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I want to efficiently generate a random sample of unique (non-repeated) integers in a (closed) range [0, rnd_max], with each number in the range being possible to choose, and each being associated with a sample weight (the more weight, the more likely it should be that the number is chosen, with probability exactly weight[i] / sum(weight[not_taken]) to be chosen next if it's not already taken in the sample).

I see C++ has std::discrete_distribution which can generate random weighted integers, but if I use it to generate random integers and discard repeated ones, when the sample to take is large relative to the length of the possible range, there will be a lot of failed samples which are already taken, resulting in a highly inefficient procedure. It's not clear to me if Floyd's algorithm has some extension to the case with sample weights (https://math.stackexchange.com/questions/178690/whats-the-proof-of-correctness-for-robert-floyds-algorithm-for-selecting-a-sin) - I personally cannot think of one.

It's also possible to e.g. use std::discrete_distribution dropping the weight to zero, or performing a partial weighted shuffle like in this answer: C++. Weighted std::shuffle - but in that answer, std::discrete_distribution is re-generated at each iteration and thus the running time becomes quadratic (it needs to cycle through the weights that are passed to it every time).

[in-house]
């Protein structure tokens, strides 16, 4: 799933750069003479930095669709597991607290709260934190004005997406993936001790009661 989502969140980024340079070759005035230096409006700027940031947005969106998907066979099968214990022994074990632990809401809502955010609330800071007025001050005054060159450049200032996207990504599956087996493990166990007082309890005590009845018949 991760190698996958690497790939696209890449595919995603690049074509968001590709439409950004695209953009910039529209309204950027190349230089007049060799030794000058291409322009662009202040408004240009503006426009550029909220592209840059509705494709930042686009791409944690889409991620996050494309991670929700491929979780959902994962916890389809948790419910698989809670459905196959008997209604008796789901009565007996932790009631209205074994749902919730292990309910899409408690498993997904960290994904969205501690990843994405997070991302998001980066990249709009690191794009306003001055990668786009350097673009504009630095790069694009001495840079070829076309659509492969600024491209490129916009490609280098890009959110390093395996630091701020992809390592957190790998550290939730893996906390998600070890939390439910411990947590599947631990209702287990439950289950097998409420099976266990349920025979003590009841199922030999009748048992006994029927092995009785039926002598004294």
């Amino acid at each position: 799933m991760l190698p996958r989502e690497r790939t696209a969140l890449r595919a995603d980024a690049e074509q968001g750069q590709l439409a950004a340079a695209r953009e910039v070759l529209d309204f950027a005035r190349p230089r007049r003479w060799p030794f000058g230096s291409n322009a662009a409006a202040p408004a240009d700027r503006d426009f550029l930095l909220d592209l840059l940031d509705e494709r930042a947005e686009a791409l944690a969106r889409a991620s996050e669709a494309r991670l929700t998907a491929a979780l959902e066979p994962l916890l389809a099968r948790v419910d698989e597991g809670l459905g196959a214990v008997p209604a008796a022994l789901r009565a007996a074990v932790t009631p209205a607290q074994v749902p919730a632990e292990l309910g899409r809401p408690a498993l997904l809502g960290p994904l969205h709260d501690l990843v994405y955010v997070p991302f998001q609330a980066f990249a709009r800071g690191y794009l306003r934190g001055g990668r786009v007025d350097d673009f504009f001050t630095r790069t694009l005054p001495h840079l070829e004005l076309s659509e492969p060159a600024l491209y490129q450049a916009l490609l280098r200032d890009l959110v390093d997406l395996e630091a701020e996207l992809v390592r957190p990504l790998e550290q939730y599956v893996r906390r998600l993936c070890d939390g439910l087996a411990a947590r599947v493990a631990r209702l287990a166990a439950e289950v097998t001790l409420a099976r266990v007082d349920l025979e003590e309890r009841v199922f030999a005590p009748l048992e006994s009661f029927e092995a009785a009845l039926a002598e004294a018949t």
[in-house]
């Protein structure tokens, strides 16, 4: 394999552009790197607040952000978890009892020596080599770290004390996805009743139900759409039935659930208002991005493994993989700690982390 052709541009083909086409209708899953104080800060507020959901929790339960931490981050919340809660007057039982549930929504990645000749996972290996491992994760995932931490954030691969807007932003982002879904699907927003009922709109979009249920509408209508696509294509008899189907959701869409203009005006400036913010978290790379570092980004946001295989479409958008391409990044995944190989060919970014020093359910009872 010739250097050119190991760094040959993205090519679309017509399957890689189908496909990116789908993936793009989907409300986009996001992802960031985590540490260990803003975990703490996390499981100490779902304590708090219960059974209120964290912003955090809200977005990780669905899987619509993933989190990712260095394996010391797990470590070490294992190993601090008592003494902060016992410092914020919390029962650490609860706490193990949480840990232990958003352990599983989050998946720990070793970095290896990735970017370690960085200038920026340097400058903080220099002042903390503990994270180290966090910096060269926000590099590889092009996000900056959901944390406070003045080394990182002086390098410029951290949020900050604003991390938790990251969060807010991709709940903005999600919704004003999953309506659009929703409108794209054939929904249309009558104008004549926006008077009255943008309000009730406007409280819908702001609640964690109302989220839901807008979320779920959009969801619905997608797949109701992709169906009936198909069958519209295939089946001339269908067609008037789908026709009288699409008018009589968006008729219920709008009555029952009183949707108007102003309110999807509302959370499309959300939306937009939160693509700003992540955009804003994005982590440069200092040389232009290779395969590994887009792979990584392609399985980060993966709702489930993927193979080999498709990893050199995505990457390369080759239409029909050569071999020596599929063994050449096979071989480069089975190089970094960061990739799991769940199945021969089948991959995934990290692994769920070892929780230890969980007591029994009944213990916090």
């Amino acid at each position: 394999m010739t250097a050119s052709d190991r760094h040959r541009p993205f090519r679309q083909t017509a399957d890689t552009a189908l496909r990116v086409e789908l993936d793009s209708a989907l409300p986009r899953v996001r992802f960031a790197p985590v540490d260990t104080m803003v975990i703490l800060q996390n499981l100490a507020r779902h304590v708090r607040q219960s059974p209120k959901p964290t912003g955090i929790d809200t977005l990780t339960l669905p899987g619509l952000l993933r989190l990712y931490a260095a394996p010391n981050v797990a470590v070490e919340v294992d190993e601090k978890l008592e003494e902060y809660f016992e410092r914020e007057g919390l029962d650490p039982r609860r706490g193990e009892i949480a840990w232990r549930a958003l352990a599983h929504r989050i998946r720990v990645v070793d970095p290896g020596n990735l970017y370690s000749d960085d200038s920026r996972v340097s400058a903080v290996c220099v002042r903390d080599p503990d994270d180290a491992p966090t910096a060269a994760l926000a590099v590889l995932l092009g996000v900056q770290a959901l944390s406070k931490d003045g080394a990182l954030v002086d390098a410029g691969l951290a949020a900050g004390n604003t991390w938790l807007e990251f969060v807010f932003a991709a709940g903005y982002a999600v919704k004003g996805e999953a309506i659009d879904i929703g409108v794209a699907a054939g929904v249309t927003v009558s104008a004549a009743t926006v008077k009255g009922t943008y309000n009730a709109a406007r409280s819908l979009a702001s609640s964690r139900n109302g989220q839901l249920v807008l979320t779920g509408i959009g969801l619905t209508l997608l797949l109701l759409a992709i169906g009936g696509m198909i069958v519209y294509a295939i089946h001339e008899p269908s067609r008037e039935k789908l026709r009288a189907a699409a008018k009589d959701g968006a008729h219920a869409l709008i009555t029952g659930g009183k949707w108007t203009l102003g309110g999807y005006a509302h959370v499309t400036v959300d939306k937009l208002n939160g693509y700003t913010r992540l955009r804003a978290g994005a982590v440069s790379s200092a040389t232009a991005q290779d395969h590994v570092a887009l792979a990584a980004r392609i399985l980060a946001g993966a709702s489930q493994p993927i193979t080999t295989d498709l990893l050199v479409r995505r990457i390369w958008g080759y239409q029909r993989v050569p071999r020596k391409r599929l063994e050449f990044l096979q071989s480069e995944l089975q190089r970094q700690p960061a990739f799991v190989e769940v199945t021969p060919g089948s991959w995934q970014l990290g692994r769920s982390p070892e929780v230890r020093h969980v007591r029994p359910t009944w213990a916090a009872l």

In wondering what could be an efficient weighted random sample for unique integers in C++, that would work well for varying sample sizes (e.g. from 1% to 90% of sampled numbers in the available range).

#include <vector>
#include <random>
#include <algorithm>

int main()
{
    size_t rnd_max = 1e5;
    size_t ntake = 1e3;

    unsigned int seed = 12345;
    std::mt19937 rng(seed);
    std::gamma_distribution<double> rgamma(1.0, 1.0);
    std::vector<double> weights(rnd_max);
    for (double &w : weights) w = rgamma(rng);

    std::vector<int> chosen_sample(ntake);
    // sampler goes here...

    return 0;
}
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    I'm not so familiar with C++ distributions, so I don't know one. I can tell you how to implement it yourself in O(n log^2 n) total time (log^2 n time for each sampling) using uniform_distribution. Does it interest you? – user2956272 Aug 21 '19 at 21:52